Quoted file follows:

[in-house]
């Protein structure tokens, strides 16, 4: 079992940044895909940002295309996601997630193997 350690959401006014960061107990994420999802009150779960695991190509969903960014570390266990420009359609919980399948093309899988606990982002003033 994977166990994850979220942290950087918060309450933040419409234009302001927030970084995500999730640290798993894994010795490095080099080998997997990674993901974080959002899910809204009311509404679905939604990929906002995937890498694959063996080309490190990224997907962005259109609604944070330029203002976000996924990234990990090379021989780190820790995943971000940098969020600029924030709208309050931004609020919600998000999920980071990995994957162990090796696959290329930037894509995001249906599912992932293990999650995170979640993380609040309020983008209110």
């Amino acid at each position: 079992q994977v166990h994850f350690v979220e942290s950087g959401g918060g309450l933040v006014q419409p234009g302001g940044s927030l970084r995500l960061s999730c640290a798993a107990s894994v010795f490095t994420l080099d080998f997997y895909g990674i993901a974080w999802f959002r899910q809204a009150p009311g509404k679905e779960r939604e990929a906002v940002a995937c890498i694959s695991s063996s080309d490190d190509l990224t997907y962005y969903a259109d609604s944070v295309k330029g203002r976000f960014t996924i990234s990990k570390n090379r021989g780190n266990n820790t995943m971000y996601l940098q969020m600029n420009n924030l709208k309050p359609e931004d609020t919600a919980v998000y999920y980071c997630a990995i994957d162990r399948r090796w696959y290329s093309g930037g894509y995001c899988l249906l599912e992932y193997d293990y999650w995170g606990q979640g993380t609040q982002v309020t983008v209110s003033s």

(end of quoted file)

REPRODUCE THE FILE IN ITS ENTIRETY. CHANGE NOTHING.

[in-house]
């Protein structure tokens, strides 16, 4: 079992940044895909940002295309996601997630193997 350690959401006014960061107990994420999802009150779960695991190509969903960014570390266990420009359609919980399948093309899988606990982002003033 994977166990994850979220942290950087918060309450933040419409234009302001927030970084995500999730640290798993894994010795490095080099080998997997990674993901974080959002899910809204009311509404679905939604990929906002995937890498694959063996080309490190990224997907962005259109609604944070330029203002976000996924990234990990090379021989780190820790995943971000940098969020600029924030709208309050931004609020919600998000999920980071990995994957162990090796696959290329930037894509995001249906599912992932293990999650995170979640993380609040309020983008209110």
């Amino acid at each position: 079992q994977v166990h994850f350690v979220e942290s950087g959401g918060g309450l933040v006014q419409p234009g302001g940044s927030l970084r995500l960061s999730c640290a798993a107990s894994v010795f490095t994420l080099d080998f997997y895909g990674i993901a974080w999802f959002r899910q809204a009150p009311g509404k679905e779960r939604e990929a906002v940002a995937c890498i694959s695991s063996s080309d490190d190509l990224t997907y962005y969903a259109d609604s944070v295309k330029g203002r976000f960014t996924i990234s990990k570390n090379r021989g780190n266990n820790t995943m971000y996601l940098q969020m600029n420009n924030l709208k309050p359609e931004d609020t919600a919980v998000y999920y980071c997630a990995i994957d162990r399948r090796w696959y290329s093309g930037g894509y995001c899988l249906l599912e992932y193997d293990y999650w995170g606990q979640g993380t609040q982002v309020t983008v209110s003033s």